When You Should Take More Club

By John Lindell

golf carts drive down a path
"Taking more club" is a golf term that describes when a golfer selects a club for a shot that will hit the ball farther than the club she would normally choose for a shot of that distance. Different scenarios occur during a round of golf that would make a player decide to take more club. Weather conditions, indecision and pride in one's abilities all factor into when to take more club.


Wind is the most frequently encountered condition on a golf course that will make a player take more club. When the wind is blowing in a players' face, he will have to change clubs to be able to drive the ball into the wind. Players attempt to keep a ball low when the conditions are windy so that the flight of the ball is less affected. For example, a player looking at a 170-yard shot to the green for which he would normally employ a 6-iron would be better served by using a 5- or even a 4-iron if he is playing into the wind.
Cold weather is another time when more club is advisable, as golf balls don't travel as far when they are cold.


Players facing a shot about which they are not confident with their club selection should always choose the longer club. By taking more club, a golfer need not attempt to hit the ball as far as he can. He can take a normal swing and easily carry over a hazard such as water or sand. Being long with a shot is typically better than being short, because most hazards protecting a green are in front of the hole. Also, if the lesser club is chosen, the player often feels that she must hit the ball as far as possible, which can lead to a host of problems: inaccuracy, slicing or hooking the ball, or an altered swing that can throw off a golfer's entire round.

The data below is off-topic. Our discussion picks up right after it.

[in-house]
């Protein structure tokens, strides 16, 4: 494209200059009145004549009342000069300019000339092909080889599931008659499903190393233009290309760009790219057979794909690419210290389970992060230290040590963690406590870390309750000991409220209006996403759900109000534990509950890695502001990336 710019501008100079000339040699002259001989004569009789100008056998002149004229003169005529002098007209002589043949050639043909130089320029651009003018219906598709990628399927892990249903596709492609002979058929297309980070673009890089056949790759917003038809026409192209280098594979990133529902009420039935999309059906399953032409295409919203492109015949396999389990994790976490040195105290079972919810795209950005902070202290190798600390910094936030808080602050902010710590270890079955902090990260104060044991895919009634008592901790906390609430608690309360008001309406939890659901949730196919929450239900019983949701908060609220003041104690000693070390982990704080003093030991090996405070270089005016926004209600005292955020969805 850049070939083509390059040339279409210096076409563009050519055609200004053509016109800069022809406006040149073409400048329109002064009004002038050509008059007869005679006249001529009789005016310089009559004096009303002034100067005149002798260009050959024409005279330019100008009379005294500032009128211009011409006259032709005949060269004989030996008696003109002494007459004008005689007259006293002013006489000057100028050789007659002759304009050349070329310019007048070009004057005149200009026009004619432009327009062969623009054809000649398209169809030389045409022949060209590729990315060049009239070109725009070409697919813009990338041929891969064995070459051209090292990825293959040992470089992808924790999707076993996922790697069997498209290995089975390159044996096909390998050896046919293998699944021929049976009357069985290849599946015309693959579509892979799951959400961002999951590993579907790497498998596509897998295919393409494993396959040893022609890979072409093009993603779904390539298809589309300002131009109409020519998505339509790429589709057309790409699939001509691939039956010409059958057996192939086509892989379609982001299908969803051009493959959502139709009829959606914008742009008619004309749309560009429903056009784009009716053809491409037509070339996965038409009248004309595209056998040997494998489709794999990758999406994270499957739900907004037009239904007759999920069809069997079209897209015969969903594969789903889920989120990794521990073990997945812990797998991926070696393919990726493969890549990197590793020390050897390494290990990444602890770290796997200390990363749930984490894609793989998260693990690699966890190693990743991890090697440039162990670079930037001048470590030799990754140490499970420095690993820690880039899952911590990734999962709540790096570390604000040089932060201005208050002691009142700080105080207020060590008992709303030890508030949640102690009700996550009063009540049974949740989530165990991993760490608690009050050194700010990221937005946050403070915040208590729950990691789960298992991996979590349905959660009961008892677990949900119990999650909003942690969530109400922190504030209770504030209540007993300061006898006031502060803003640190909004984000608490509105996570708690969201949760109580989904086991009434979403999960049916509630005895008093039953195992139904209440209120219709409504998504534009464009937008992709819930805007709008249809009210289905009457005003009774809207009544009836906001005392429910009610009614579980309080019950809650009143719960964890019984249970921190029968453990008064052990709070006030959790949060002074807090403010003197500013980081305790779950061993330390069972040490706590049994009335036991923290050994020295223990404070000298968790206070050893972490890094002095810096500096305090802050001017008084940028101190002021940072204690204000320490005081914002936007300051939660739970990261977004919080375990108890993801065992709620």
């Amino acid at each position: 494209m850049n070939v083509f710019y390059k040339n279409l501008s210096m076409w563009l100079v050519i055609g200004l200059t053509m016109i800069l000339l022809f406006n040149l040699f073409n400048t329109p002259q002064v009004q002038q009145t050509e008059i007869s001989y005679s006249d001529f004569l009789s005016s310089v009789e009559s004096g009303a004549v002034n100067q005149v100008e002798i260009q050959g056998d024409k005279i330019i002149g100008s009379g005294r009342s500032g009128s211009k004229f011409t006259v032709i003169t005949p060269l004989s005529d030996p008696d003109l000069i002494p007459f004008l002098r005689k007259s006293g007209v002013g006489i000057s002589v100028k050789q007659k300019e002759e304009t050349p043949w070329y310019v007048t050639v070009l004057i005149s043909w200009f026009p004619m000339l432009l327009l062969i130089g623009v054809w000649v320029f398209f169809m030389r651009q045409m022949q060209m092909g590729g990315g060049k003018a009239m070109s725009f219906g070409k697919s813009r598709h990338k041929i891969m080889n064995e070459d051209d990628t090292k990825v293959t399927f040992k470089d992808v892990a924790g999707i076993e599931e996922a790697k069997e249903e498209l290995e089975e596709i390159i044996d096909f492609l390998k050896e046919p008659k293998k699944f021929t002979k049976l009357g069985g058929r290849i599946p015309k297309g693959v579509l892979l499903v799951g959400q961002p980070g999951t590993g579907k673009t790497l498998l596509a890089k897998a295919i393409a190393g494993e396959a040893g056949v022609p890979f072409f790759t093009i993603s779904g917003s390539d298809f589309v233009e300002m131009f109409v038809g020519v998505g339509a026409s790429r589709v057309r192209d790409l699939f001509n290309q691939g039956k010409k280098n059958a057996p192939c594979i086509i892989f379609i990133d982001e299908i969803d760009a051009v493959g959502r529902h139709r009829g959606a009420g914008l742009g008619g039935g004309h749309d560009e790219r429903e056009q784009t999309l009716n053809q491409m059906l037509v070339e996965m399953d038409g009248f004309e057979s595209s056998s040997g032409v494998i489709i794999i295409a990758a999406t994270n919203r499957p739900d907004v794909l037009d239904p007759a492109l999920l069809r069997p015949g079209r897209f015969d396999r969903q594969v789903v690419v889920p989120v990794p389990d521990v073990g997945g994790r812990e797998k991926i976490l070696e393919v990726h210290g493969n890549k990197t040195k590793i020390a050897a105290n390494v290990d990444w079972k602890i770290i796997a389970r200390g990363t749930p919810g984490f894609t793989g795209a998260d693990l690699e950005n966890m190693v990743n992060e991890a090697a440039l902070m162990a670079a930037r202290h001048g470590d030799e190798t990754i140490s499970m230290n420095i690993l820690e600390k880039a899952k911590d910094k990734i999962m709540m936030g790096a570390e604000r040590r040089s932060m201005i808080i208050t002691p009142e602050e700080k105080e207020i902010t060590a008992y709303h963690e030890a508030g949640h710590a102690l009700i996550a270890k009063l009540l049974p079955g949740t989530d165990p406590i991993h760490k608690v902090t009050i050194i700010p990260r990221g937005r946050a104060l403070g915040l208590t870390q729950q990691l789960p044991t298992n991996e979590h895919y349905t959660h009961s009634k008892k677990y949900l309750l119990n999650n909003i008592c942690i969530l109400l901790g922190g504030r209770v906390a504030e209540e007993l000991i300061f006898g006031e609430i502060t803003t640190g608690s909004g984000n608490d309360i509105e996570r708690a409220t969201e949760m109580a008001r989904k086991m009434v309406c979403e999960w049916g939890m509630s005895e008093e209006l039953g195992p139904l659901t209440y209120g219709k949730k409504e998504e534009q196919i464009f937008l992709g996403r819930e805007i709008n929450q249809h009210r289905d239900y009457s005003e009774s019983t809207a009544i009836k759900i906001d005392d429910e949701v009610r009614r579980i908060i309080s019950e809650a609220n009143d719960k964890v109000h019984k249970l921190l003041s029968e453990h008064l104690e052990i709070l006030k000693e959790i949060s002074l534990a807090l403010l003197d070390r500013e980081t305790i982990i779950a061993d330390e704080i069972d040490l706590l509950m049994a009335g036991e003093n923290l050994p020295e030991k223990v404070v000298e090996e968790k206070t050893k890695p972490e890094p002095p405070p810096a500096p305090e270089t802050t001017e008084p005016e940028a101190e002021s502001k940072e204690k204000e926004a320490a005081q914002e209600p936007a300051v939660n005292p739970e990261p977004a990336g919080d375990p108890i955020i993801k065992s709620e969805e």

Golfers are notorious for having an inflated opinion of their own abilities. At some point in a round, many a golfer attempts to hit a shot that is beyond his means after someone else in the group has hit a long drive off the tee. Rather than use a longer club, he will try to duplicate the shot of his partner with the same-numbered club, swinging as hard as she can. The result is often disastrous, with an increased potential for the ball to go out of bounds or be skulled along the ground. By simply ignoring the other player's drive and taking more club, a player can utilize a more relaxed swing and hit the ball down the fairway.

About the Author

John has written thousands of articles for Demand Studios, Associated Content and The Greyhound Review. A Connecticut native, John has written extensively about sports, fishing, and nature.